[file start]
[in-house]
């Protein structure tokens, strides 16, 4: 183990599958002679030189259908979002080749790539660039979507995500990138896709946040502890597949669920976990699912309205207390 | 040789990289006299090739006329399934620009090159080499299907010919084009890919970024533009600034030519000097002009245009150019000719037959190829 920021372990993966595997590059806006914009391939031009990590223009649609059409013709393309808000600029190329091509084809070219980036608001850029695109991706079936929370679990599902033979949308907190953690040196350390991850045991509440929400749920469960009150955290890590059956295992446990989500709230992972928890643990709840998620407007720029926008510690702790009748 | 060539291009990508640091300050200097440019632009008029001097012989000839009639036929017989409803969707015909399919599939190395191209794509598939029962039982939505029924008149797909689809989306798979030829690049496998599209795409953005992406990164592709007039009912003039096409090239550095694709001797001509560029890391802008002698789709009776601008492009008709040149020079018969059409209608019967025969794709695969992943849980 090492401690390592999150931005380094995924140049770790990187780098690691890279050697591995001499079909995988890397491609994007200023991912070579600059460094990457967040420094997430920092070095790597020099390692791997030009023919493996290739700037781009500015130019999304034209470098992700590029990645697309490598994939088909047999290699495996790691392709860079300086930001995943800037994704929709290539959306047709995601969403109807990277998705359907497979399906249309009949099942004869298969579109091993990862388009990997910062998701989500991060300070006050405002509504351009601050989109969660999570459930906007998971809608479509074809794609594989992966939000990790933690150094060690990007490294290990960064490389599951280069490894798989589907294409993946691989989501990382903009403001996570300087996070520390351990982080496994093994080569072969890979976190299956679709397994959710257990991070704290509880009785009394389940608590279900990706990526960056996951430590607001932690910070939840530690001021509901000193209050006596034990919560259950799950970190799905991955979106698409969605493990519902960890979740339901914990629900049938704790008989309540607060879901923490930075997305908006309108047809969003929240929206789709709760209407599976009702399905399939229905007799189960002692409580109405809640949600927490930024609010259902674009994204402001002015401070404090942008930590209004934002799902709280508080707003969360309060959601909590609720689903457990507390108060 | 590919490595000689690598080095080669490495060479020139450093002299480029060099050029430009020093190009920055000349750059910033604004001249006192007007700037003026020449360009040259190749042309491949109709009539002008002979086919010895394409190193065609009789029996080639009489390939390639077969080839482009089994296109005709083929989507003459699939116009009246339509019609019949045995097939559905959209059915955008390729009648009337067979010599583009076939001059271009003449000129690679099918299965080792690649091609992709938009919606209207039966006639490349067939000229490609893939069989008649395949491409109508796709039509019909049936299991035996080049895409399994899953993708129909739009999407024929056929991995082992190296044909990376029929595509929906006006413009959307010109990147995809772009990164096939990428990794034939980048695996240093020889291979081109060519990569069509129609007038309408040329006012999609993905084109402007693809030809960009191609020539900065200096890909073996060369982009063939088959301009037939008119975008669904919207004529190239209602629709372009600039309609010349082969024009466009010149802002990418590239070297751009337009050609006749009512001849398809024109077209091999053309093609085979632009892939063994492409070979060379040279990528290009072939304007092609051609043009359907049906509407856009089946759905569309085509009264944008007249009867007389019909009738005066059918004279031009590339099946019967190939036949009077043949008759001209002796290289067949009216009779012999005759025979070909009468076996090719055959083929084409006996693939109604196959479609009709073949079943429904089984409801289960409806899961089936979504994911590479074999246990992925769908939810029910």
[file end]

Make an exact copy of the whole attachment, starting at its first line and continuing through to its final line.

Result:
[in-house]
């Protein structure tokens, strides 16, 4: 183990599958002679030189259908979002080749790539660039979507995500990138896709946040502890597949669920976990699912309205207390 | 040789990289006299090739006329399934620009090159080499299907010919084009890919970024533009600034030519000097002009245009150019000719037959190829 920021372990993966595997590059806006914009391939031009990590223009649609059409013709393309808000600029190329091509084809070219980036608001850029695109991706079936929370679990599902033979949308907190953690040196350390991850045991509440929400749920469960009150955290890590059956295992446990989500709230992972928890643990709840998620407007720029926008510690702790009748 | 060539291009990508640091300050200097440019632009008029001097012989000839009639036929017989409803969707015909399919599939190395191209794509598939029962039982939505029924008149797909689809989306798979030829690049496998599209795409953005992406990164592709007039009912003039096409090239550095694709001797001509560029890391802008002698789709009776601008492009008709040149020079018969059409209608019967025969794709695969992943849980 090492401690390592999150931005380094995924140049770790990187780098690691890279050697591995001499079909995988890397491609994007200023991912070579600059460094990457967040420094997430920092070095790597020099390692791997030009023919493996290739700037781009500015130019999304034209470098992700590029990645697309490598994939088909047999290699495996790691392709860079300086930001995943800037994704929709290539959306047709995601969403109807990277998705359907497979399906249309009949099942004869298969579109091993990862388009990997910062998701989500991060300070006050405002509504351009601050989109969660999570459930906007998971809608479509074809794609594989992966939000990790933690150094060690990007490294290990960064490389599951280069490894798989589907294409993946691989989501990382903009403001996570300087996070520390351990982080496994093994080569072969890979976190299956679709397994959710257990991070704290509880009785009394389940608590279900990706990526960056996951430590607001932690910070939840530690001021509901000193209050006596034990919560259950799950970190799905991955979106698409969605493990519902960890979740339901914990629900049938704790008989309540607060879901923490930075997305908006309108047809969003929240929206789709709760209407599976009702399905399939229905007799189960002692409580109405809640949600927490930024609010259902674009994204402001002015401070404090942008930590209004934002799902709280508080707003969360309060959601909590609720689903457990507390108060 | 590919490595000689690598080095080669490495060479020139450093002299480029060099050029430009020093190009920055000349750059910033604004001249006192007007700037003026020449360009040259190749042309491949109709009539002008002979086919010895394409190193065609009789029996080639009489390939390639077969080839482009089994296109005709083929989507003459699939116009009246339509019609019949045995097939559905959209059915955008390729009648009337067979010599583009076939001059271009003449000129690679099918299965080792690649091609992709938009919606209207039966006639490349067939000229490609893939069989008649395949491409109508796709039509019909049936299991035996080049895409399994899953993708129909739009999407024929056929991995082992190296044909990376029929595509929906006006413009959307010109990147995809772009990164096939990428990794034939980048695996240093020889291979081109060519990569069509129609007038309408040329006012999609993905084109402007693809030809960009191609020539900065200096890909073996060369982009063939088959301009037939008119975008669904919207004529190239209602629709372009600039309609010349082969024009466009010149802002990418590239070297751009337009050609006749009512001849398809024109077209091999053309093609085979632009892939063994492409070979060379040279990528290009072939304007092609051609043009359907049906509407856009089946759905569309085509009264944008007249009867007389019909009738005066059918004279031009590339099946019967190939036949009077043949008759001209002796290289067949009216009779012999005759025979070909009468076996090719055959083929084409006996693939109604196959479609009709073949079943429904089984409801289960409806899961089936979504994911590479074999246990992925769908939810029910």